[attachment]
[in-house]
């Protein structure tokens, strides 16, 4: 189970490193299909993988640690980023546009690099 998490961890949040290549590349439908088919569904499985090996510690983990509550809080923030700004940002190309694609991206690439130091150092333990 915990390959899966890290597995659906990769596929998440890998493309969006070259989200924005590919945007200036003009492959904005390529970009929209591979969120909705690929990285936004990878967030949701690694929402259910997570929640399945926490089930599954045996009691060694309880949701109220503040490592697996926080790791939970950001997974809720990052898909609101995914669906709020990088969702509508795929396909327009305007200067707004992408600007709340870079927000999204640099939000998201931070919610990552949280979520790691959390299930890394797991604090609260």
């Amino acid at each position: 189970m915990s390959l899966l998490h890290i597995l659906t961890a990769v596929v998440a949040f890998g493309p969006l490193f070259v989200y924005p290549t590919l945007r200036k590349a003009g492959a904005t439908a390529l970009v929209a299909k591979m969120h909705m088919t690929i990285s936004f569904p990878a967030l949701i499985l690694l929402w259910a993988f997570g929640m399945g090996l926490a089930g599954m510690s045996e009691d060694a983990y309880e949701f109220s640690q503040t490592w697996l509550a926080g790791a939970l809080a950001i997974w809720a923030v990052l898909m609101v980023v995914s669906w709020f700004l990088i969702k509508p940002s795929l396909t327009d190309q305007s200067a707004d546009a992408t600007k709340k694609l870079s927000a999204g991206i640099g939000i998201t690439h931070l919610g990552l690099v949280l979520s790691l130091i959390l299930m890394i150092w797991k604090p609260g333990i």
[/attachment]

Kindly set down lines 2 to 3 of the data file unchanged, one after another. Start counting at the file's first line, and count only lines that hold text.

């Protein structure tokens, strides 16, 4: 189970490193299909993988640690980023546009690099 998490961890949040290549590349439908088919569904499985090996510690983990509550809080923030700004940002190309694609991206690439130091150092333990 915990390959899966890290597995659906990769596929998440890998493309969006070259989200924005590919945007200036003009492959904005390529970009929209591979969120909705690929990285936004990878967030949701690694929402259910997570929640399945926490089930599954045996009691060694309880949701109220503040490592697996926080790791939970950001997974809720990052898909609101995914669906709020990088969702509508795929396909327009305007200067707004992408600007709340870079927000999204640099939000998201931070919610990552949280979520790691959390299930890394797991604090609260």
């Amino acid at each position: 189970m915990s390959l899966l998490h890290i597995l659906t961890a990769v596929v998440a949040f890998g493309p969006l490193f070259v989200y924005p290549t590919l945007r200036k590349a003009g492959a904005t439908a390529l970009v929209a299909k591979m969120h909705m088919t690929i990285s936004f569904p990878a967030l949701i499985l690694l929402w259910a993988f997570g929640m399945g090996l926490a089930g599954m510690s045996e009691d060694a983990y309880e949701f109220s640690q503040t490592w697996l509550a926080g790791a939970l809080a950001i997974w809720a923030v990052l898909m609101v980023v995914s669906w709020f700004l990088i969702k509508p940002s795929l396909t327009d190309q305007s200067a707004d546009a992408t600007k709340k694609l870079s927000a999204g991206i640099g939000i998201t690439h931070l919610g990552l690099v949280l979520s790691l130091i959390l299930m890394i150092w797991k604090p609260g333990i």